Having perused at least a dozen articles about last week's Art Basel Miami Beach extravaganza, the message I get is that the art market is back, along with celebrity-studded parties, mega-galleries expanding their international franchises, collectors with more money than god, corporate sponsors, seven-figure sales, and super-star artists.
As I've mentioned before, I'm not against making money, and hope that Offramp Gallery will be able to participate in a few fairs soon. But would I trade the cappuccino-fueled conversations at Offramp for an international team of lawyers, accountants and sycophants? Would I give up the salon-like atmosphere that the steady stream of artists, writers and musicians to Offramp affords, to jet-set to every art fair in the world? I don't think so, and I'm fairly certain I would be miserable if I did.
But what about the dedicated artists who work hard all their lives, juggling their art career with several part-time jobs, with precious little to show for it in terms of money, security or material comfort? Why does there seem to be so little middle-ground in the art world? Is this a reflection of the economy as a whole, where the rich are getting richer as the middle class disappears? Or has there never been a place for artists in American life?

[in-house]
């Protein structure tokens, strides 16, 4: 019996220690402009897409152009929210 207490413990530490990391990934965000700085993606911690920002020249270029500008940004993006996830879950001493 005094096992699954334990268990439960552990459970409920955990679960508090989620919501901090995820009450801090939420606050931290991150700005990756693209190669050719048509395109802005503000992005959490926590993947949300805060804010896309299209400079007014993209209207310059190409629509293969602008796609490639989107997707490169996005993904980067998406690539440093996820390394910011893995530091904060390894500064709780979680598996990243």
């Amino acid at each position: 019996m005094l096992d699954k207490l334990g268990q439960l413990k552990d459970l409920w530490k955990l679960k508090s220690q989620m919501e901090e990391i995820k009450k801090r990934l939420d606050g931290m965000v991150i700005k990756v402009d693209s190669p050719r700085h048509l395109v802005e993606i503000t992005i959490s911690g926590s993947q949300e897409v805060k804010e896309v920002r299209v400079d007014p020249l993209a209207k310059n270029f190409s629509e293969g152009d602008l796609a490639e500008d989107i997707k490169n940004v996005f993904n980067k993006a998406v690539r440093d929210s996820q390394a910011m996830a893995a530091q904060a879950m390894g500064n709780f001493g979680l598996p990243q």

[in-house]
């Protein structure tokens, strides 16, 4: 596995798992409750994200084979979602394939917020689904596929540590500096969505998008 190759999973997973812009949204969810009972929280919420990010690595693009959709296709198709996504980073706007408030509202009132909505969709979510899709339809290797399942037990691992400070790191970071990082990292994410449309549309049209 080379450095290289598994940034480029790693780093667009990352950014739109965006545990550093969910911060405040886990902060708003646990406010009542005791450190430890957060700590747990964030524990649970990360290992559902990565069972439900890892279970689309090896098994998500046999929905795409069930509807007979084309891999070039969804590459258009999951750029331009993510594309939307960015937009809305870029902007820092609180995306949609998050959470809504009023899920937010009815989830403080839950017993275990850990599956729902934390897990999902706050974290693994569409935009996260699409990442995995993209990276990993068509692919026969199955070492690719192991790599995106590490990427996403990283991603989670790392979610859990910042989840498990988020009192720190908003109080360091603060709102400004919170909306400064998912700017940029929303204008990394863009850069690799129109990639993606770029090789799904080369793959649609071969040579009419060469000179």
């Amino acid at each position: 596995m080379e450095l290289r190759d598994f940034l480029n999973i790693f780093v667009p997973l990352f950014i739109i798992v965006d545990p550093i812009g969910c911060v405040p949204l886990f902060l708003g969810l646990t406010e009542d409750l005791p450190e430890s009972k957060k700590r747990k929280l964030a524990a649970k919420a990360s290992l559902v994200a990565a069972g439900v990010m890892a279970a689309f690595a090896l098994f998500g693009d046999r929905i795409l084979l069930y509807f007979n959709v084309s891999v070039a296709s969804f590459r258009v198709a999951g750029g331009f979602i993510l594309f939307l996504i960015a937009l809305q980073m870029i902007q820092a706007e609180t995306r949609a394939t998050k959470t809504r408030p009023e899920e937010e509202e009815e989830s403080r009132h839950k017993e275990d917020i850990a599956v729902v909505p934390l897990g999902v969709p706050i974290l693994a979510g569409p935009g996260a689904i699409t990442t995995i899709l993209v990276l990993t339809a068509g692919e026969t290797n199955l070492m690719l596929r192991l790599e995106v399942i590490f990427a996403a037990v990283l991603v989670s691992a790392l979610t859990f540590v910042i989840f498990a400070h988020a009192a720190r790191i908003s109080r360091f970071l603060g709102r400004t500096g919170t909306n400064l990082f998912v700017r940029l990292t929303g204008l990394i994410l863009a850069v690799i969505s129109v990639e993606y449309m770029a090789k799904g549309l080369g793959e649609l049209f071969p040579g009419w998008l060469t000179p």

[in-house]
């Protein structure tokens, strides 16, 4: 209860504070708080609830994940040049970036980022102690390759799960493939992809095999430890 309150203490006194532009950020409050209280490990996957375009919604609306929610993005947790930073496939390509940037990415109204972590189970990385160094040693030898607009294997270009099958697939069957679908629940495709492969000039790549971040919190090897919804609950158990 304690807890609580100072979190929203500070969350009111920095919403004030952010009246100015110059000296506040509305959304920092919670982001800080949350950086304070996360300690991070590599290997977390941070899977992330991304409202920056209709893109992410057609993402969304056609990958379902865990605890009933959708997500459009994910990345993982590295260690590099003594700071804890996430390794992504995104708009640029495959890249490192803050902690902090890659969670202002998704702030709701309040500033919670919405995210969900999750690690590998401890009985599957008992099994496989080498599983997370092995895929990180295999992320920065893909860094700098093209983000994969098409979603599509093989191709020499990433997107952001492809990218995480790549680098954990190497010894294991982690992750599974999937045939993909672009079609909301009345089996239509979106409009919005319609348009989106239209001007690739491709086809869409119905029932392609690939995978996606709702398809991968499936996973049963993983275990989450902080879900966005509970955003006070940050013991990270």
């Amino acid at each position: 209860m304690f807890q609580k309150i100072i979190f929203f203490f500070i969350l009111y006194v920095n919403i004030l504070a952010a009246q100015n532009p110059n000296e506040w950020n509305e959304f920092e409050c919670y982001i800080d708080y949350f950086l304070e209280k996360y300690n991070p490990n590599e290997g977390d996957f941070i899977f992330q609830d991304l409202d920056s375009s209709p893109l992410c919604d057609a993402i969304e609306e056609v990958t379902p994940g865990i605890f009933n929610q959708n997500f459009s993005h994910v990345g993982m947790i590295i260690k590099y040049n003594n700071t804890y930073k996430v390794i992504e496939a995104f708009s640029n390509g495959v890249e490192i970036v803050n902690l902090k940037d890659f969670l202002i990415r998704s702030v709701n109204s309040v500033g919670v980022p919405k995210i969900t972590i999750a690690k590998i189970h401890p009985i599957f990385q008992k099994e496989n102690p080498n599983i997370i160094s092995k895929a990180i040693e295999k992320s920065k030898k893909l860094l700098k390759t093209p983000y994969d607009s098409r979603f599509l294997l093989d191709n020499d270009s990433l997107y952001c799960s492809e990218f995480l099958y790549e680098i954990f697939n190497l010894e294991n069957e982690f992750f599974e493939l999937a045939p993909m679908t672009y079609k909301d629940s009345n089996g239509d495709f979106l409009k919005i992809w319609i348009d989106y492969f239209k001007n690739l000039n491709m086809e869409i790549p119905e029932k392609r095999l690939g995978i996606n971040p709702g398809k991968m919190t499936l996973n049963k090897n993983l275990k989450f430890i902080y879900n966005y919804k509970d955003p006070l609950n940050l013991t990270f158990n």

What do you think? Should every artist and every art dealer strive for jet-setting super-stardom? Or should we embrace the starving-artist-in-the-garret-art-for-art's-sake lifestyle and quit grousing? Is the not-for-profit world going the same way as everything else -- billionaire funding for museum wings to house their own collections on the high end; the imminent closing of organizations like the Municipal Art Gallery here in Los Angeles, on the bottom?
I know that's a lot of questions for one blog post, and I am the first to admit I don't have the answers, but I can recommend another great book to shed some light on the subject, Sarah Thornton's Seven Days in the Art World. Structured around seven aspects of the art world, each one a chapter in the book, we are given insider access to a Christie's auction, a CalArts crit class, the Art Basel fair, Artforum magazine, Japanese artist Takashi Murakami's studios, Britain's prestigious Turner Prize, and the Venice Biennale. It's a great read that you won't be able to put down.
Image of the Week
The opening reception for ArtZone will be on Sunday, December 12, from 2-5pm. The exhibition is at Offramp for eight days only with these special hours: